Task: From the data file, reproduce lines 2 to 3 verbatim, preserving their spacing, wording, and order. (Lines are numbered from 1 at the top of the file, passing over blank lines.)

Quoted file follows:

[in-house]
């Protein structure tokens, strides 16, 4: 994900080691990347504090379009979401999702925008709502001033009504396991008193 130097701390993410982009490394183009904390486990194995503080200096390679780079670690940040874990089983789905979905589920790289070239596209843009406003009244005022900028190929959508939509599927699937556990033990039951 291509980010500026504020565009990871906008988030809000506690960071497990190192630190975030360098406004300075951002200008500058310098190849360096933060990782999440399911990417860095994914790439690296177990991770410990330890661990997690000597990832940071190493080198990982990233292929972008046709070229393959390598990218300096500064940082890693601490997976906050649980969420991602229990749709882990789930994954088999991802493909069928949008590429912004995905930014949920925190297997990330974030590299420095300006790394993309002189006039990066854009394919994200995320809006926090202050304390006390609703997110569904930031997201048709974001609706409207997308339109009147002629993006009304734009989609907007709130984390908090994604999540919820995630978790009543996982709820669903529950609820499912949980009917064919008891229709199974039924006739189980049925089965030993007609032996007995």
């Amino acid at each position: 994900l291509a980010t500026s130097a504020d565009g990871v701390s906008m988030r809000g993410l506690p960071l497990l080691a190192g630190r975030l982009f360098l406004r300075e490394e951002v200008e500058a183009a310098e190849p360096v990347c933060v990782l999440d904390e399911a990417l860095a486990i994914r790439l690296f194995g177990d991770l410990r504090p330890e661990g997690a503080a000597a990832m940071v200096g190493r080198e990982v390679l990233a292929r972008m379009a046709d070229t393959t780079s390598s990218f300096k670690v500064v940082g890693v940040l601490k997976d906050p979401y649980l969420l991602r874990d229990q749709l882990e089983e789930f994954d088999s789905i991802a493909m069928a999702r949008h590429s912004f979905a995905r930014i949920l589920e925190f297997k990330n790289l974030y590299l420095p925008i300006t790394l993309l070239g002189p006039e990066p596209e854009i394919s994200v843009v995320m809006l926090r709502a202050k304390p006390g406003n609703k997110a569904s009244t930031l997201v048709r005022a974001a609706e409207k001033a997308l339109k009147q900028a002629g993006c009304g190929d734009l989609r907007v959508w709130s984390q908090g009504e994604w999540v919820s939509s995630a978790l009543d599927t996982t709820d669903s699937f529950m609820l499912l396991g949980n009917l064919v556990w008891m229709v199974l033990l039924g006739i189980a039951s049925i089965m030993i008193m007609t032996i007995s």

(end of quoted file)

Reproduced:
């Protein structure tokens, strides 16, 4: 994900080691990347504090379009979401999702925008709502001033009504396991008193 130097701390993410982009490394183009904390486990194995503080200096390679780079670690940040874990089983789905979905589920790289070239596209843009406003009244005022900028190929959508939509599927699937556990033990039951 291509980010500026504020565009990871906008988030809000506690960071497990190192630190975030360098406004300075951002200008500058310098190849360096933060990782999440399911990417860095994914790439690296177990991770410990330890661990997690000597990832940071190493080198990982990233292929972008046709070229393959390598990218300096500064940082890693601490997976906050649980969420991602229990749709882990789930994954088999991802493909069928949008590429912004995905930014949920925190297997990330974030590299420095300006790394993309002189006039990066854009394919994200995320809006926090202050304390006390609703997110569904930031997201048709974001609706409207997308339109009147002629993006009304734009989609907007709130984390908090994604999540919820995630978790009543996982709820669903529950609820499912949980009917064919008891229709199974039924006739189980049925089965030993007609032996007995």
């Amino acid at each position: 994900l291509a980010t500026s130097a504020d565009g990871v701390s906008m988030r809000g993410l506690p960071l497990l080691a190192g630190r975030l982009f360098l406004r300075e490394e951002v200008e500058a183009a310098e190849p360096v990347c933060v990782l999440d904390e399911a990417l860095a486990i994914r790439l690296f194995g177990d991770l410990r504090p330890e661990g997690a503080a000597a990832m940071v200096g190493r080198e990982v390679l990233a292929r972008m379009a046709d070229t393959t780079s390598s990218f300096k670690v500064v940082g890693v940040l601490k997976d906050p979401y649980l969420l991602r874990d229990q749709l882990e089983e789930f994954d088999s789905i991802a493909m069928a999702r949008h590429s912004f979905a995905r930014i949920l589920e925190f297997k990330n790289l974030y590299l420095p925008i300006t790394l993309l070239g002189p006039e990066p596209e854009i394919s994200v843009v995320m809006l926090r709502a202050k304390p006390g406003n609703k997110a569904s009244t930031l997201v048709r005022a974001a609706e409207k001033a997308l339109k009147q900028a002629g993006c009304g190929d734009l989609r907007v959508w709130s984390q908090g009504e994604w999540v919820s939509s995630a978790l009543d599927t996982t709820d669903s699937f529950m609820l499912l396991g949980n009917l064919v556990w008891m229709v199974l033990l039924g006739i189980a039951s049925i089965m030993i008193m007609t032996i007995s």